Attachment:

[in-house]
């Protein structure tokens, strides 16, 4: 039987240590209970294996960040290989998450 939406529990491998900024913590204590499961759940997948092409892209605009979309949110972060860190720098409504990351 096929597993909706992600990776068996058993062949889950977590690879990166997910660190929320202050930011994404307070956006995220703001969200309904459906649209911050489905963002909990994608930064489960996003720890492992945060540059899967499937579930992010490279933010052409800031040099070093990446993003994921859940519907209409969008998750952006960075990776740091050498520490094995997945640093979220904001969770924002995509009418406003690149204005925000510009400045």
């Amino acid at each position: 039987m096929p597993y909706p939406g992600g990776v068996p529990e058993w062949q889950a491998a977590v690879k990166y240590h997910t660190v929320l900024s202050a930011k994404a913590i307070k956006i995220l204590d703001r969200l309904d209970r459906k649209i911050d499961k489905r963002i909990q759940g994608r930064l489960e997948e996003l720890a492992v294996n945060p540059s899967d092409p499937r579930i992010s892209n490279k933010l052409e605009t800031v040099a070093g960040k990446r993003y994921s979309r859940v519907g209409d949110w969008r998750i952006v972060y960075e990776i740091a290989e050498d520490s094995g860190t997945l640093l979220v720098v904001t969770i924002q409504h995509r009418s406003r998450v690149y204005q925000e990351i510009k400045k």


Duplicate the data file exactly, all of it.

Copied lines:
[in-house]
């Protein structure tokens, strides 16, 4: 039987240590209970294996960040290989998450 939406529990491998900024913590204590499961759940997948092409892209605009979309949110972060860190720098409504990351 096929597993909706992600990776068996058993062949889950977590690879990166997910660190929320202050930011994404307070956006995220703001969200309904459906649209911050489905963002909990994608930064489960996003720890492992945060540059899967499937579930992010490279933010052409800031040099070093990446993003994921859940519907209409969008998750952006960075990776740091050498520490094995997945640093979220904001969770924002995509009418406003690149204005925000510009400045």
């Amino acid at each position: 039987m096929p597993y909706p939406g992600g990776v068996p529990e058993w062949q889950a491998a977590v690879k990166y240590h997910t660190v929320l900024s202050a930011k994404a913590i307070k956006i995220l204590d703001r969200l309904d209970r459906k649209i911050d499961k489905r963002i909990q759940g994608r930064l489960e997948e996003l720890a492992v294996n945060p540059s899967d092409p499937r579930i992010s892209n490279k933010l052409e605009t800031v040099a070093g960040k990446r993003y994921s979309r859940v519907g209409d949110w969008r998750i952006v972060y960075e990776i740091a290989e050498d520490s094995g860190t997945l640093l979220v720098v904001t969770i924002q409504h995509r009418s406003r998450v690149y204005q925000e990351i510009k400045k």